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Biggles stopped by Malta to refuel during his pursuit of the drug smuggling ship in Biggles' Combined Operation. Although he was flying an Otter amphibian, it is unlikely that he landed at R.A.F. seaplane base at Calafrana. Although the base was still used by the R.A.F. in the late 1950s when he arrived, it stopped receiving marine aircraft in 1946. It is more likely that Biggles would have used the civil airport, then known as Luqa Airport now also known as Malta International Airport.

Malta International Airport was first planned as a military airfield in 1935 when the R.A.F. felt that it needed an all-weather airfield as a supplement to the existing seaplane base at Calafrana and the airstrips at Hal-Far and Ta' Qali. Work started in 1939 and Luqa became the first airfield in Malta to have a paved runway. The original airfield had 4 runways, the existing 06/24 and 14/32 (which have since been lengthened) and 18/36 and 09/27 which are no longer in use although traces of them remain as roads or taxiways.

Luqa played an important role during World War 2, hosting several R.A.F. squadrons. Fighter squadrons at Luqa defended Malta against attacks from the Luftwaffe and the Italian Air Force while squadrons of Wellington bombers and strike aircraft such as Beauforts and Beaufighters ensured Allied control of the Mediterranean sea lanes, interdicting Axis convoys attempting to resupply Rommel in the North African desert.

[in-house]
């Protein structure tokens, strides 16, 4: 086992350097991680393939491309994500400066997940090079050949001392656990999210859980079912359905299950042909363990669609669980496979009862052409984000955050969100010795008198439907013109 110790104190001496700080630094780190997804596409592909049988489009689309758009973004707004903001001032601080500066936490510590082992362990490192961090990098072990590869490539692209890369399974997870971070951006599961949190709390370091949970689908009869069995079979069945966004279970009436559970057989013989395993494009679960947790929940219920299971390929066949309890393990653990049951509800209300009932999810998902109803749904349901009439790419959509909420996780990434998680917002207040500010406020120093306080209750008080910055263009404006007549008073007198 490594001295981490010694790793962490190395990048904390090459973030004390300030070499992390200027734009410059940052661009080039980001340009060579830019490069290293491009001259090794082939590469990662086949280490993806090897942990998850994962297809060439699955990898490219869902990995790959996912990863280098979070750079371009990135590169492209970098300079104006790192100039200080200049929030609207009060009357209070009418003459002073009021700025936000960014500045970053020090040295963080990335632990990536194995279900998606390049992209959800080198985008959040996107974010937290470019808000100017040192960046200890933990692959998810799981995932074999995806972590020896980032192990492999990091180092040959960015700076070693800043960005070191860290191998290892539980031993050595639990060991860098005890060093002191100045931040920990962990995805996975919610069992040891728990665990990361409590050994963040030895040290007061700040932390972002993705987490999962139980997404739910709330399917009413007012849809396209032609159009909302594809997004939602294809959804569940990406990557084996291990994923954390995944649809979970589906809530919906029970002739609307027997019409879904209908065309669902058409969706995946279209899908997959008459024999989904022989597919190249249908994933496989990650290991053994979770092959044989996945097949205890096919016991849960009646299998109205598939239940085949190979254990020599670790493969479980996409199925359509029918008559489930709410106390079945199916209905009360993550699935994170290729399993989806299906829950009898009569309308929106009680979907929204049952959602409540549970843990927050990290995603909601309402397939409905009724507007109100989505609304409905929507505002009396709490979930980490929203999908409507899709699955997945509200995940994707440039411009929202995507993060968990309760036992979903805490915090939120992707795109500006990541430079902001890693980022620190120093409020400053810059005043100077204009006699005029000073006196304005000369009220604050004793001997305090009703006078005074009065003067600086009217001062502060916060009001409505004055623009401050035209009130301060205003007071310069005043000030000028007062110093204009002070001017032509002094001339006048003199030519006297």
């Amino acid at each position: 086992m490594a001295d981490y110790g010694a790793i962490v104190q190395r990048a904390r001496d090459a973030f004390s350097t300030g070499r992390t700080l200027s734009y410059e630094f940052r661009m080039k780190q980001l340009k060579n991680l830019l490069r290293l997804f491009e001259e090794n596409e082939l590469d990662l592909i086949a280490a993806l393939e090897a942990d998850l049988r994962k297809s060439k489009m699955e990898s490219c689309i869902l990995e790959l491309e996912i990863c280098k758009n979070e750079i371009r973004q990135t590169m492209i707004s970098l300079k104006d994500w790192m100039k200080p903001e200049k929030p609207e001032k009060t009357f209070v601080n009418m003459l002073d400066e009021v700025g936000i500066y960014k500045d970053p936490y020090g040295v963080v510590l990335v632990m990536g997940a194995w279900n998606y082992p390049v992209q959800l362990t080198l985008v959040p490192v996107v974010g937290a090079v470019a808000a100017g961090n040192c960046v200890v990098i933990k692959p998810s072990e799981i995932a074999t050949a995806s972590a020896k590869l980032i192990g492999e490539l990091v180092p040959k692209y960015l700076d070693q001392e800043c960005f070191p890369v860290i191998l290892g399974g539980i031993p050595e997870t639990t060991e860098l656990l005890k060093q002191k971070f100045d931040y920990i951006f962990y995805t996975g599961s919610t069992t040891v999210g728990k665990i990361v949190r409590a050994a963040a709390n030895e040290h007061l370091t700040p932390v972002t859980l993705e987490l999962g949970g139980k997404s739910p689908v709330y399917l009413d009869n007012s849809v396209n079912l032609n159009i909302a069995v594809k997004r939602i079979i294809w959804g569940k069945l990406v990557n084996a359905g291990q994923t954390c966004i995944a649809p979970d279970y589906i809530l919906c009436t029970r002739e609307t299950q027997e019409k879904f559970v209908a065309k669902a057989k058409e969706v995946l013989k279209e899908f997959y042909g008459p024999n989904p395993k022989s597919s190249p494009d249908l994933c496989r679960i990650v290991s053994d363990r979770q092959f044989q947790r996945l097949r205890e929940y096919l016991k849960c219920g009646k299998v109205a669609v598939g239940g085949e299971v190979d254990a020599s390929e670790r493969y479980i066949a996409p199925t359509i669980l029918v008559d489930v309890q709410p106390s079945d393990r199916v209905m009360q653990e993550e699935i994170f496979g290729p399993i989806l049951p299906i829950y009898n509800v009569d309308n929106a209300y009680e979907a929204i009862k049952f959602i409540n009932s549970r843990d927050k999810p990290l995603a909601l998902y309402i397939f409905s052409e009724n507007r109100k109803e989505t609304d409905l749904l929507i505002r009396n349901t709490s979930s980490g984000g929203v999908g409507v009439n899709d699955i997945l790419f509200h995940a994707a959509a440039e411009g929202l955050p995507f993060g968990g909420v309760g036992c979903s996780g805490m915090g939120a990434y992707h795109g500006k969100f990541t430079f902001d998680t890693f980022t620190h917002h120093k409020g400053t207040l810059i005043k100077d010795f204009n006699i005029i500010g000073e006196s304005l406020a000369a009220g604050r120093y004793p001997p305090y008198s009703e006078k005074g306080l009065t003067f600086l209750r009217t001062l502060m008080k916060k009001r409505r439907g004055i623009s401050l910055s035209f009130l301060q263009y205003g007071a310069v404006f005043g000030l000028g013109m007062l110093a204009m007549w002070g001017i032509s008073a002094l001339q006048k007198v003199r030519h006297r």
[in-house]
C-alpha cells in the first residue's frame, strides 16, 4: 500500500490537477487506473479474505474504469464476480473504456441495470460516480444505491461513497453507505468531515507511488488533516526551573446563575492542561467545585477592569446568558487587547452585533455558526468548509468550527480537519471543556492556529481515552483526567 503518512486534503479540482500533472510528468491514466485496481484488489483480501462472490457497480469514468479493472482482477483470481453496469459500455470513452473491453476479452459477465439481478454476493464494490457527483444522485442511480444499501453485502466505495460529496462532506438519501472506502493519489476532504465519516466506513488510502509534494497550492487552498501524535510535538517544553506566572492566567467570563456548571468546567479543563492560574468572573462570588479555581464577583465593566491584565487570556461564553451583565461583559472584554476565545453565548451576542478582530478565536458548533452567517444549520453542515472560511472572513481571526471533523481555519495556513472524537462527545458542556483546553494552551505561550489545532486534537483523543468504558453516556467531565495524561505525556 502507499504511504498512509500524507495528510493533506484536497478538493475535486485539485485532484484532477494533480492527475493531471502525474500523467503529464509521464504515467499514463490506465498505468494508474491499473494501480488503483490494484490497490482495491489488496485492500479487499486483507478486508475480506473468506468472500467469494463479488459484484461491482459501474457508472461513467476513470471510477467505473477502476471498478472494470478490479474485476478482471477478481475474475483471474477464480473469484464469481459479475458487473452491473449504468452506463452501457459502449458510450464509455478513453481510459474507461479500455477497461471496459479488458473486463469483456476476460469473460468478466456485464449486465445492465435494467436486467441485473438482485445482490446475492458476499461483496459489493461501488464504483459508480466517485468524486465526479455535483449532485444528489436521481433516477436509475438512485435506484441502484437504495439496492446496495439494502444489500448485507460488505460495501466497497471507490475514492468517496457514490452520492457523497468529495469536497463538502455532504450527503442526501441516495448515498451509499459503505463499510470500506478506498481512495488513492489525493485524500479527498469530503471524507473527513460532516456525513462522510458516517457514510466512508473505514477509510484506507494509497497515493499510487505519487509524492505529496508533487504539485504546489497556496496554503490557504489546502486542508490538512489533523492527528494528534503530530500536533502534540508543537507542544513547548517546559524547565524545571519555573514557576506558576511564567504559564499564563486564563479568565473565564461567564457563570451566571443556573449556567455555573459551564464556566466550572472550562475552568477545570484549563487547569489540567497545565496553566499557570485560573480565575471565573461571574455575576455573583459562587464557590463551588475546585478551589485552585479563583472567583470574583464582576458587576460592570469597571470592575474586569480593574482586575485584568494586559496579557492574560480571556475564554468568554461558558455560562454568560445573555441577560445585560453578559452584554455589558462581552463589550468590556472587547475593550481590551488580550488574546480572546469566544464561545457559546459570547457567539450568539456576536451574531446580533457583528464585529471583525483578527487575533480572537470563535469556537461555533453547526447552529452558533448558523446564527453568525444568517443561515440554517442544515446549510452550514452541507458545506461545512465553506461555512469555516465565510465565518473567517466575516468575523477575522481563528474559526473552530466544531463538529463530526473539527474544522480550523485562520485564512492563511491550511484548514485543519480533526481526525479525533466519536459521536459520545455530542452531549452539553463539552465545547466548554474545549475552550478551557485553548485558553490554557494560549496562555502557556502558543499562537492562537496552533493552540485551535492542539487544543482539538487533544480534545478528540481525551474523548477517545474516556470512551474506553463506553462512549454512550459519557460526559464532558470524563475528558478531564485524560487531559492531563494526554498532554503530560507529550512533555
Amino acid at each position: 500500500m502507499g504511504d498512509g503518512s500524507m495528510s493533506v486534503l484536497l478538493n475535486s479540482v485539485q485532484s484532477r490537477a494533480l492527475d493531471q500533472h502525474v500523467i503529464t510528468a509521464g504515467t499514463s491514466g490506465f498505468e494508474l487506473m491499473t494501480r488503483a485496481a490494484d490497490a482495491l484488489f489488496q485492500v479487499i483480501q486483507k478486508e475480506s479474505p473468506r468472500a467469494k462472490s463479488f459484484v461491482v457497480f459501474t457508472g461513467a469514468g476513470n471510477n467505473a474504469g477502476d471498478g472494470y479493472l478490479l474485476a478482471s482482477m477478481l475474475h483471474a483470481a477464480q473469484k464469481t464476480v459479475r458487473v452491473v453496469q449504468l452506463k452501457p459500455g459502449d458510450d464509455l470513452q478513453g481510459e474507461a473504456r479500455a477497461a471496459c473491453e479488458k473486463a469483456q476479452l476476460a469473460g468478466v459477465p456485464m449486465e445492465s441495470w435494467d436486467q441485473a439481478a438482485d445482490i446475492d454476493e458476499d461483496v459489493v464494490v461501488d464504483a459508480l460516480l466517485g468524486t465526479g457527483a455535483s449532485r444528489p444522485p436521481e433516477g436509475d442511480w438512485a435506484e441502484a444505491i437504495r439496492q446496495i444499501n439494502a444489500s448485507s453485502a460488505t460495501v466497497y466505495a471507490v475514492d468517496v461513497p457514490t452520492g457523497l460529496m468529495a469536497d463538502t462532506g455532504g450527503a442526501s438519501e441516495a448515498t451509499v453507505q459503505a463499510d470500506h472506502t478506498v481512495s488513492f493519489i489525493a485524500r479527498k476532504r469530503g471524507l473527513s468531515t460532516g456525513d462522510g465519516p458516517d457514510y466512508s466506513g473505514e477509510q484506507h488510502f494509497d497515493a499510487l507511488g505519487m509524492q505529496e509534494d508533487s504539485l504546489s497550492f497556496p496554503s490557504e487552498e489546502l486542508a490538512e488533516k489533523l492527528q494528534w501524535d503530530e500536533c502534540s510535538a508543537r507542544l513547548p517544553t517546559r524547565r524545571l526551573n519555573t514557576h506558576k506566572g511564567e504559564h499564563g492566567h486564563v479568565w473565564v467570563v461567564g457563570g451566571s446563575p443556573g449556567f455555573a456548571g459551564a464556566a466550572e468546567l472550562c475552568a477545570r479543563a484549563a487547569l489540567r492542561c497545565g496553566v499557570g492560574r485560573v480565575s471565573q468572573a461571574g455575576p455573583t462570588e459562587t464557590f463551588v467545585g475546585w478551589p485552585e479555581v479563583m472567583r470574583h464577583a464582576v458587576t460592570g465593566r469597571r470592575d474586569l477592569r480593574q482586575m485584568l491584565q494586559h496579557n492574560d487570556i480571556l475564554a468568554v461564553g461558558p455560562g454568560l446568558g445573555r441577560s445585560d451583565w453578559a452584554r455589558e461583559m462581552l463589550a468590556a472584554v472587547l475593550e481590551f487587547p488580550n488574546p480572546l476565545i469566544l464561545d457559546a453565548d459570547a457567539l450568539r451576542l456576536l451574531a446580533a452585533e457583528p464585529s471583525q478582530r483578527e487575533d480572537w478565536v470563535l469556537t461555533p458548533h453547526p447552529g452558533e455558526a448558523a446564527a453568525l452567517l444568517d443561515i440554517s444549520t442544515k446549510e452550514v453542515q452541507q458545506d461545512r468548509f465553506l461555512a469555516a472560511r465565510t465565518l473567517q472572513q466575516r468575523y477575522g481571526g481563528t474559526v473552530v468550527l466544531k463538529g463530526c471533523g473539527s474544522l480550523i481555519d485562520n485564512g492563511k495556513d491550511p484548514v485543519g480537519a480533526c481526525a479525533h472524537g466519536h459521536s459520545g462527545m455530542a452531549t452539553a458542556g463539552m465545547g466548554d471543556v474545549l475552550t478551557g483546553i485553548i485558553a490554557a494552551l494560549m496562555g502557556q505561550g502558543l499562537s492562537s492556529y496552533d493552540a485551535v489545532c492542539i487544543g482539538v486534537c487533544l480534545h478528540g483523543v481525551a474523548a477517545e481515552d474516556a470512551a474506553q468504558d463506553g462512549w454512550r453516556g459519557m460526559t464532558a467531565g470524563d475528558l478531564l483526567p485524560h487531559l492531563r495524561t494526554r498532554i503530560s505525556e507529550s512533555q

The R.A.F. continued to operate an air base at Luqa after the war, basing squadrons of Meteors, Lancasters and Shackletons there. The R.A.F. presence at Luqa would continue until 1978.

After World War 2, Malta's civil air traffic began to focus on Luqa, with an apron (Park 8) being devoted to civil aircraft. In the early days, the civil air terminal shared the facilities of the R.A.F. Officers Mess but as passenger traffic grew, the need for a separate terminal became apprarent. The government financed a civil air terminal in 1956 and this was opened in 1958 at Apron 8. Following Malta's independence in 1964, the Maltese government began to plan for the expansion of Luqa to accommodate the latest passenger jet aircraft. in 1972 work was begun to extend runway 13/31. The works which more than doubled the runway length to its present-day size were completed in 1977 and made the airport capable of accommodating the largest B747 aircraft. In 1989 work began on a new passenger terminal at Apron 9 and this was completed in 1992.[2] The new terminal was state of the art and since that time Malta has frequently won awards. In 2013 for example, Malta was in the Skytrax Top 10 World's Best Airports (in the Airpots under 5 million passengers a year category).

ReferencesEdit

  1. Malta AIP
  2. Maltese History & Heritage: Airfields - an excellent history of aviation and airfields in Malta, a project that is part of the Vassallomalta.com website.

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